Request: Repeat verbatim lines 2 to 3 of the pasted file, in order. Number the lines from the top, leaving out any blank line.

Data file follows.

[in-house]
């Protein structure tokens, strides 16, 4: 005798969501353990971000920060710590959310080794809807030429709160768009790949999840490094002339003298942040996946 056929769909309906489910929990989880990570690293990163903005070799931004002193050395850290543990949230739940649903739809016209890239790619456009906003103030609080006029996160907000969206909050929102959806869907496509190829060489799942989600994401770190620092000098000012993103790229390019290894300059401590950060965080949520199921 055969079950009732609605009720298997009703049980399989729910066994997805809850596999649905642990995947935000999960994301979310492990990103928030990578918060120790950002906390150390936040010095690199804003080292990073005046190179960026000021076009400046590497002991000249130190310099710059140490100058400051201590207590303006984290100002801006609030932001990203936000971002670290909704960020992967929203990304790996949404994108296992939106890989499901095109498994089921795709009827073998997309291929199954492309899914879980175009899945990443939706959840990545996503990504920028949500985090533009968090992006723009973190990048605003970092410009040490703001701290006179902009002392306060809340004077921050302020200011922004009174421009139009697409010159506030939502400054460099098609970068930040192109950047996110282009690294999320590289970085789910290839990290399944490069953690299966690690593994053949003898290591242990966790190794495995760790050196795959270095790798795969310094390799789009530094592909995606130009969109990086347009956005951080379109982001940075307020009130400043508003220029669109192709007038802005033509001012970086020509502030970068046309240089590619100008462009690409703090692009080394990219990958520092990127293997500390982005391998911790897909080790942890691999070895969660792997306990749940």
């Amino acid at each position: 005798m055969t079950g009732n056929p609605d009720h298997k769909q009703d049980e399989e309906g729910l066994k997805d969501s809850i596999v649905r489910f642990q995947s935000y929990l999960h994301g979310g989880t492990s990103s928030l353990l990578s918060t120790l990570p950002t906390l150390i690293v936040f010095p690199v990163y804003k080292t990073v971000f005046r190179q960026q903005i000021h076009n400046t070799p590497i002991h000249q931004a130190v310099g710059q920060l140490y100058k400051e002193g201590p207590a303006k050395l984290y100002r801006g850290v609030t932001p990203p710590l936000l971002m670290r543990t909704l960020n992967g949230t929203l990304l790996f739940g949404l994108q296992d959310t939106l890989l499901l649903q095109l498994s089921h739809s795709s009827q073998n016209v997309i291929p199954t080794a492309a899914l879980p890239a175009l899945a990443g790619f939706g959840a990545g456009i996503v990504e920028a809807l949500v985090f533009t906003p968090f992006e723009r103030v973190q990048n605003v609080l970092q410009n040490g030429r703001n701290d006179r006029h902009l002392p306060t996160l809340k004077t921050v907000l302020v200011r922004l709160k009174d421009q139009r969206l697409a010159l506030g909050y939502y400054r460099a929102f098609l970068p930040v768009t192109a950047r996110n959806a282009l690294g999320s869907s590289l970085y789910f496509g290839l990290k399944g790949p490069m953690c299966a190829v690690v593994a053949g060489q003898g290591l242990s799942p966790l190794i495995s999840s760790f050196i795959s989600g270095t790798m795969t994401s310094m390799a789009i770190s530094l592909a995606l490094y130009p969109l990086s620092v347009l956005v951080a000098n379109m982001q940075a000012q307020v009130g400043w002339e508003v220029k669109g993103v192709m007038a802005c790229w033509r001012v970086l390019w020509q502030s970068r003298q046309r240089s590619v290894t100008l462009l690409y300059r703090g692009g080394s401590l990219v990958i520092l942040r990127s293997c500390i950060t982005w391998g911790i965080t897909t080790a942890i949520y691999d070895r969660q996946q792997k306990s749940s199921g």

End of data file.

């Protein structure tokens, strides 16, 4: 005798969501353990971000920060710590959310080794809807030429709160768009790949999840490094002339003298942040996946 056929769909309906489910929990989880990570690293990163903005070799931004002193050395850290543990949230739940649903739809016209890239790619456009906003103030609080006029996160907000969206909050929102959806869907496509190829060489799942989600994401770190620092000098000012993103790229390019290894300059401590950060965080949520199921 055969079950009732609605009720298997009703049980399989729910066994997805809850596999649905642990995947935000999960994301979310492990990103928030990578918060120790950002906390150390936040010095690199804003080292990073005046190179960026000021076009400046590497002991000249130190310099710059140490100058400051201590207590303006984290100002801006609030932001990203936000971002670290909704960020992967929203990304790996949404994108296992939106890989499901095109498994089921795709009827073998997309291929199954492309899914879980175009899945990443939706959840990545996503990504920028949500985090533009968090992006723009973190990048605003970092410009040490703001701290006179902009002392306060809340004077921050302020200011922004009174421009139009697409010159506030939502400054460099098609970068930040192109950047996110282009690294999320590289970085789910290839990290399944490069953690299966690690593994053949003898290591242990966790190794495995760790050196795959270095790798795969310094390799789009530094592909995606130009969109990086347009956005951080379109982001940075307020009130400043508003220029669109192709007038802005033509001012970086020509502030970068046309240089590619100008462009690409703090692009080394990219990958520092990127293997500390982005391998911790897909080790942890691999070895969660792997306990749940």
């Amino acid at each position: 005798m055969t079950g009732n056929p609605d009720h298997k769909q009703d049980e399989e309906g729910l066994k997805d969501s809850i596999v649905r489910f642990q995947s935000y929990l999960h994301g979310g989880t492990s990103s928030l353990l990578s918060t120790l990570p950002t906390l150390i690293v936040f010095p690199v990163y804003k080292t990073v971000f005046r190179q960026q903005i000021h076009n400046t070799p590497i002991h000249q931004a130190v310099g710059q920060l140490y100058k400051e002193g201590p207590a303006k050395l984290y100002r801006g850290v609030t932001p990203p710590l936000l971002m670290r543990t909704l960020n992967g949230t929203l990304l790996f739940g949404l994108q296992d959310t939106l890989l499901l649903q095109l498994s089921h739809s795709s009827q073998n016209v997309i291929p199954t080794a492309a899914l879980p890239a175009l899945a990443g790619f939706g959840a990545g456009i996503v990504e920028a809807l949500v985090f533009t906003p968090f992006e723009r103030v973190q990048n605003v609080l970092q410009n040490g030429r703001n701290d006179r006029h902009l002392p306060t996160l809340k004077t921050v907000l302020v200011r922004l709160k009174d421009q139009r969206l697409a010159l506030g909050y939502y400054r460099a929102f098609l970068p930040v768009t192109a950047r996110n959806a282009l690294g999320s869907s590289l970085y789910f496509g290839l990290k399944g790949p490069m953690c299966a190829v690690v593994a053949g060489q003898g290591l242990s799942p966790l190794i495995s999840s760790f050196i795959s989600g270095t790798m795969t994401s310094m390799a789009i770190s530094l592909a995606l490094y130009p969109l990086s620092v347009l956005v951080a000098n379109m982001q940075a000012q307020v009130g400043w002339e508003v220029k669109g993103v192709m007038a802005c790229w033509r001012v970086l390019w020509q502030s970068r003298q046309r240089s590619v290894t100008l462009l690409y300059r703090g692009g080394s401590l990219v990958i520092l942040r990127s293997c500390i950060t982005w391998g911790i965080t897909t080790a942890i949520y691999d070895r969660q996946q792997k306990s749940s199921g």